Friday, 9 March 2018

Bookends to a car journey

Yesterday, I spent seven and a half hours out of ten and a half driving, on a round trip that should have taken five.  On the outward leg, I listened to a podcast of Kermode and Mayo's Film Review covering Star Wars: The Last Jedi (yes, as usual, I'll get to the their Christmas special around Easter).  On the way back I caught, amongst many other things, the first half of the new Hitchhikers' Guide to the Galaxy: Hexagonal Phase.

I think the former may go some way to explain my views of the latter.

You see, I have history with Hitchhikers', having played Arthur Dent in a school drama production some 31 years ago this month.  My first writing - well, 'with additional material by' - credit, as well.  It was very much in the ether during my youth, the original fits playing incongruously on the kitchen radio whilst my mother cooked lunch.  I read the first books when I was eleven, twelve, something like that, around when the TV series aired.  Basically, I was at that impressionable age when fads become obsessions, and Hitchhikers' could have been custom made for my academic, wordy, somewhat gauche former self.

And, vitally, I had somebody's dressing-gown tails to hang on to.  Arthur Dent's.  It's not just that there's a facet on me that's very Arthur: confused and pompous middle management, writing complaining letters to local newspapers.  It's that he's the classic everyman character, giving us our way into the fictional world, our bridge.  All of Adams' bizarre flights of fancy can be packaged and sold to us because Arthur has to take them at face value.  And, for the purposes of story, we are Arthur.

That's why Harry Potter works so wonderfully, but Urusla LeGuinn is somewhat more obtuse - sorry, where's my way into Earthsea?  It's why the Doctor has companions, not just to have somebody to talk to but for us to relate to.  It's why, contrary to what I was originally taught, the most interesting character is not necessarily always the hero of your story.

But that was all then.  Now?  Perhaps I'm jaded with age, but I found the new Hitchhikers' a mess of smart-cum-silly ideas, ridiculousness and daft names without any kind of framework.  Yes, it's not fair judging on half an episode (if only pedestrians playing with the traffic had closed the Brynglas Tunnels in both directions I may have caught all of it), but god knows I know that editors reading my stuff won't turn the first digital page over unless I give them reason to do so.  But I couldn't tell whose story it was, and if story is journey, where they needed to go.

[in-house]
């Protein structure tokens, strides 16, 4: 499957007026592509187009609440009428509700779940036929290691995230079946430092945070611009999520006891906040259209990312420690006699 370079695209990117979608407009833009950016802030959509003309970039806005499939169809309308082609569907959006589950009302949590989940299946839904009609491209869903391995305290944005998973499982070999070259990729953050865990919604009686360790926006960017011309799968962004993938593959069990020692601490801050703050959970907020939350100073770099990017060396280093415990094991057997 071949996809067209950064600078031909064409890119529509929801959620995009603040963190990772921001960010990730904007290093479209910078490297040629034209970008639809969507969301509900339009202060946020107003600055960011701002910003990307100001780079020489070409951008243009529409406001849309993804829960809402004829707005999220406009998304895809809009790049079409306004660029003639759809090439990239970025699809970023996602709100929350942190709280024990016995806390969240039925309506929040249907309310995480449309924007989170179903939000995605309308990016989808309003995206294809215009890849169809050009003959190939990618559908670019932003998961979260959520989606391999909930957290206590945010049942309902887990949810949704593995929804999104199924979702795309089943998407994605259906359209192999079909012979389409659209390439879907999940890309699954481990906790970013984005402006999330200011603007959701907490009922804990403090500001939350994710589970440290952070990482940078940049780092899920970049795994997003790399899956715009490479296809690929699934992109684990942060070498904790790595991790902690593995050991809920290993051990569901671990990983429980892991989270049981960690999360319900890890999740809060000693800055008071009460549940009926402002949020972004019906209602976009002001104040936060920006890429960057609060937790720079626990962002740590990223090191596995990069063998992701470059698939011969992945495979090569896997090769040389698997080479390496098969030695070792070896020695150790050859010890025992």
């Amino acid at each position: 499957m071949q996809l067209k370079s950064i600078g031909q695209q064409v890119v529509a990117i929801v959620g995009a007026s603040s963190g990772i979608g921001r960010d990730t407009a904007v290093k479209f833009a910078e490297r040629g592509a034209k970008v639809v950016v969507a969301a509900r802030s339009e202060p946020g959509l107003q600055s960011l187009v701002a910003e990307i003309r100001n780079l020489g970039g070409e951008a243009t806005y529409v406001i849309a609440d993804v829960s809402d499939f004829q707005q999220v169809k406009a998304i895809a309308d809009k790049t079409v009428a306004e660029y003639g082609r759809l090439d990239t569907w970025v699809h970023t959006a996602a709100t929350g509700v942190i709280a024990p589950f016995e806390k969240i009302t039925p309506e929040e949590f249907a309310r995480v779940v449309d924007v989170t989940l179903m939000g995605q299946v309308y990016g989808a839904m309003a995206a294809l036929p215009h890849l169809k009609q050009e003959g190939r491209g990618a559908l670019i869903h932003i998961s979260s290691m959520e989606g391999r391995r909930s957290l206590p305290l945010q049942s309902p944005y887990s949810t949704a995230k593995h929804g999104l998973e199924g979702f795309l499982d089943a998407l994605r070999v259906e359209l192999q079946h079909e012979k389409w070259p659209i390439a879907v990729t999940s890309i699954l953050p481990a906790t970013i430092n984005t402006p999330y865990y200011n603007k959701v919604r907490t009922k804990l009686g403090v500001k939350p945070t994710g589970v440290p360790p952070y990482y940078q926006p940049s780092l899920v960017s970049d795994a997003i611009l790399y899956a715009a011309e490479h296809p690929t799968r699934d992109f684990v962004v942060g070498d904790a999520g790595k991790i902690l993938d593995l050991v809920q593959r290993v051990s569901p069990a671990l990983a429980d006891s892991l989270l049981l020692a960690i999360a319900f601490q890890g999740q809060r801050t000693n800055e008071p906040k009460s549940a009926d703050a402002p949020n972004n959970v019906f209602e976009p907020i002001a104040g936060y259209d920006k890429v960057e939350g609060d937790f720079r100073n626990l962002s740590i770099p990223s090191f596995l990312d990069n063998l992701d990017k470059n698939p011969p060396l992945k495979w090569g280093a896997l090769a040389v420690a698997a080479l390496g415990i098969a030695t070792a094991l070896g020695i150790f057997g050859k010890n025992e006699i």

I think it may have been John Cleese (and, remember, Douglas Adams was in the Python's circle) who said British comedy is silly things done straight, American is straight things done silly.  The original Hitchhiker's fits that mould: there's a very intelligent story structure behind it, which grounds the space-Dada.  The new stuff: silly done silly.  A natural clown only in the sense that its nose is red and bulbous before it sits in front of the make-up mirror.

(There's a separate but related note, on stories being key journeys that characters take only once; resurrect a character for a sequel and there's a feeling of artificiality, that he's completed this before.  The clear exception is police procedurals: cops keep being thrown problems in the real world, hence a constant grind of story doesn't ring false).

And this is what Kermode had said earlier that day that rang so true about Hitchhikers' in his review of The Last Jedi.  That character is story.  That protagonists do things, make the decisions which decree the way the story arcs, dependent on their characters.  Put well-defined characters in a situation and story will play out as a natural consequence.  Put simply, no other narrative will be possible: the writer is simply reporting what occurs, without losing sight of his cast as they race ahead.

I'm not sure I fully sign up to The Last Jedi being a masterpiece or for it being a glowing example of story progressing within the tight constraints of characters' beliefs, abilities and preferences.  But I think it hits the nail on the head of why I won't be seeking out the second half of that first episode of the Hexagonal Phase.


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